The greenback staged a reversal yesterday, and there has been follow through buying in Europe after a quiet Asian session. It seems that after last week’s dramatic reaction to the FOMC, the market is probing for the new range, and this has been complicated by the month, quarter and fiscal year end position adjustments.
The market tried three times to establish a foothold for the euro above the $1.10 level. Yesterday the euro made new highs for the move before reversing lower and finishing the North American session below Wednesday’s low, which carves out a potential key reversal. Follow through selling saw the euro fall to a $1.08, where bid emerged that some linked to Asian central banks. Resistance now is seen in the $1.0850 area, while the lower end of the range is closer to the week’s lows near $1.0770.
The dollar had been sold to near JPY118.50 yesterday, but it recovered to finish near JPY119.20. The dollar remains firm but so far the today this week’s pattern of lower highs remains intact. Yesterday’s high was just below JPY119.60.
Japan did report a slew of economic data. The overall picture is one of slightly improvement in the labor market, improving consumption, but weak price pressures. Unemployment edged down to 3.5% from 3.6% while the job-to-applicant ratio ticked up 1to 1.15 from 1.14. Overall household spending fell 2.9% from a year ago compared with a 5.1% contraction in January. It is the smallest decline since last November. Retail sales themselves rose 0.7% in February. This was shy of the 0.9% expected increase and was further offset by the downward revision in the January series to -1.9% from -1.3% initially reported.
Most disappointing, even if not unexpected, Japan’s CPI eased. The national headline rate slipped to 2.2% in February from 2.4% in January. It has not risen since last May, and the February decline ended three months of stability at 2.4%. Excluding fresh food, which is Japan’s measure of core inflation, prices rose 2.0% from a year ago, down from 2.2%. When adjusted for the retail sales tax increase last April, which the BOJ targets is at zero. This poor performance encourages a majority of market participants to expect the BOJ to adopt more stimulative measures later this year. While we can see some tweaking of assets being purchased (e.g. ETFs and REITs), we are more skeptical of a significant increase in the JPY80 trillion annual target.
The European news stream relatively light, but both Sweden and Norway reported somewhat better than expected retail sales. Despite the deflationary pressures in Sweden, retail sales remain firm. The 0.2% increase in February follows on the heels of a 1.2% increase in January. The year-over-year rate is a healthy 4.8%, down from 5.1% in January, but better than the 3.6% consensus forecast. Deflation, however, is the key issue for policy makers, and many expect the Riksbank to cut rates further and expand its modest asset purchase program.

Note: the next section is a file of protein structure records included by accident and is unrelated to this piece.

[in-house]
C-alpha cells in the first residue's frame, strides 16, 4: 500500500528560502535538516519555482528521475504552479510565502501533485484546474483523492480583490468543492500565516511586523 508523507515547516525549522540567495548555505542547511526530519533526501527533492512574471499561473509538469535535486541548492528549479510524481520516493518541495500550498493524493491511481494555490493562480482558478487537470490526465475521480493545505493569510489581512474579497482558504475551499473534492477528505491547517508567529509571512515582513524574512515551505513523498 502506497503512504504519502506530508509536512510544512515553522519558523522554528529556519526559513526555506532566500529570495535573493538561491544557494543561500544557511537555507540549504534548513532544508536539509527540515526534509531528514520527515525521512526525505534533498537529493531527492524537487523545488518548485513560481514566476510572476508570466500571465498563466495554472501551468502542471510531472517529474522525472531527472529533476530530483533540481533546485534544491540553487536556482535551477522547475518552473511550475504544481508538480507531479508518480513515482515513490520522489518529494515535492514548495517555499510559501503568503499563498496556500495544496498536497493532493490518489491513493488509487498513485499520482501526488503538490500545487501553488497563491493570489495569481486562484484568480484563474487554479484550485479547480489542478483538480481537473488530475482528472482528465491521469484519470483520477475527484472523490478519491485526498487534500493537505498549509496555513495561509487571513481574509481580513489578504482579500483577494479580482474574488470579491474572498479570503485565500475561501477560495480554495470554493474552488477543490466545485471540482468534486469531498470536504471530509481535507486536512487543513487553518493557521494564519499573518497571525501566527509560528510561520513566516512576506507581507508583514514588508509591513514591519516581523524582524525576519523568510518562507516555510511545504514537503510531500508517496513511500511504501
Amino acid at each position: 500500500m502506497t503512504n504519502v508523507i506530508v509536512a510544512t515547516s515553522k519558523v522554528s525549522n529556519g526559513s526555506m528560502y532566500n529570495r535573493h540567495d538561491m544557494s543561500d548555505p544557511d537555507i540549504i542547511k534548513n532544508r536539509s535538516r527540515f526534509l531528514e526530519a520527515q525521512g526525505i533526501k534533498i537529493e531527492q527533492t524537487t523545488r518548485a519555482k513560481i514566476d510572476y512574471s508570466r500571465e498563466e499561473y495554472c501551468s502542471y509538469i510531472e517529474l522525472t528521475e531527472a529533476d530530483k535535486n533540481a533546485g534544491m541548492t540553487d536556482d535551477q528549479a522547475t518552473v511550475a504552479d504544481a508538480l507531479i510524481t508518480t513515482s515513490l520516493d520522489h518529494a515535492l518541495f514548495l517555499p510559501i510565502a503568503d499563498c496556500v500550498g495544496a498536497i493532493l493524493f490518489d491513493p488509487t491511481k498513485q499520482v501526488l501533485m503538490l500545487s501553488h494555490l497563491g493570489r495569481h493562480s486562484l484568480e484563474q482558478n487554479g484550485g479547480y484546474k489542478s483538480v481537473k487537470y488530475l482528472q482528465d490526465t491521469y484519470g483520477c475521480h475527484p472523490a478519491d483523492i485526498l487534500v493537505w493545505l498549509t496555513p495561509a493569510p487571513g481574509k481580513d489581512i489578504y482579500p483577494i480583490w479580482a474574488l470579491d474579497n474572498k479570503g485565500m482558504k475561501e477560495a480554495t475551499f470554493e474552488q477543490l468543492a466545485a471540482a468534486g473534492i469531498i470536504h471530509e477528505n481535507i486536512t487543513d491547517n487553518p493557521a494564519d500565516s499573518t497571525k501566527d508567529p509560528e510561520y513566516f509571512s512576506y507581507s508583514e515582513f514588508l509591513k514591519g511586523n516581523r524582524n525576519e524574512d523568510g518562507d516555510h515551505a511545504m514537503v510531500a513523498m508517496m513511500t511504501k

Norway’s retail sales rose 0.9%in February, nearly twice the market consensus, more than offsetting the 0.7% decline in January. Credit growth remains firm (5.4% vs 5.6% in January), and March unemployment was steady at 3.0%. The krone found little support, perhaps the 2% fall in oil prices after yesterday’s surge is taking a toll. The euro recorded four day highs against the krone to almost NOK8.68 from a low yesterday of NOK8.535.
There are two features of the North American session today. First is the data. US Q4 GDP is expected to be revised slightly higher to 2.4% from 2.2%. Personal consumption, which may be more important for policy makers than the overall economic growth is expected to be revised to 4.4% from 4.2%. The softer consumption data in Q1 15 should be placed in that context. In addition, the University of Michigan’s final March consumer confidence figures will be reported. In addition to the headline, the inflation expectations component will be scrutinized. The long-term expectation (5-10 years) is at 2.8%. With a brief exception, it has been between 2.7%-2.9% since the end of 2013. The Fed has seemed to emphasize this over the market-based measures though as we noted yesterday, US 10-year breakeven rates are rising.
Second, both the Fed Chair and Vice Chair speak today. Fischer speaks in Frankfurt prior to the open of the North American markets. He spoke to the NY Economics Club earlier this week and pointed to a June-September lift-off and did not show much concern about the dollar or unorthodox easing of monetary policy in Europe and Japan. Yellen speaks toward the end of the day on monetary policy at a San Francisco Fed conference. Look for our note later today summarizing what we think are the policy signals from the Fed’s leadership.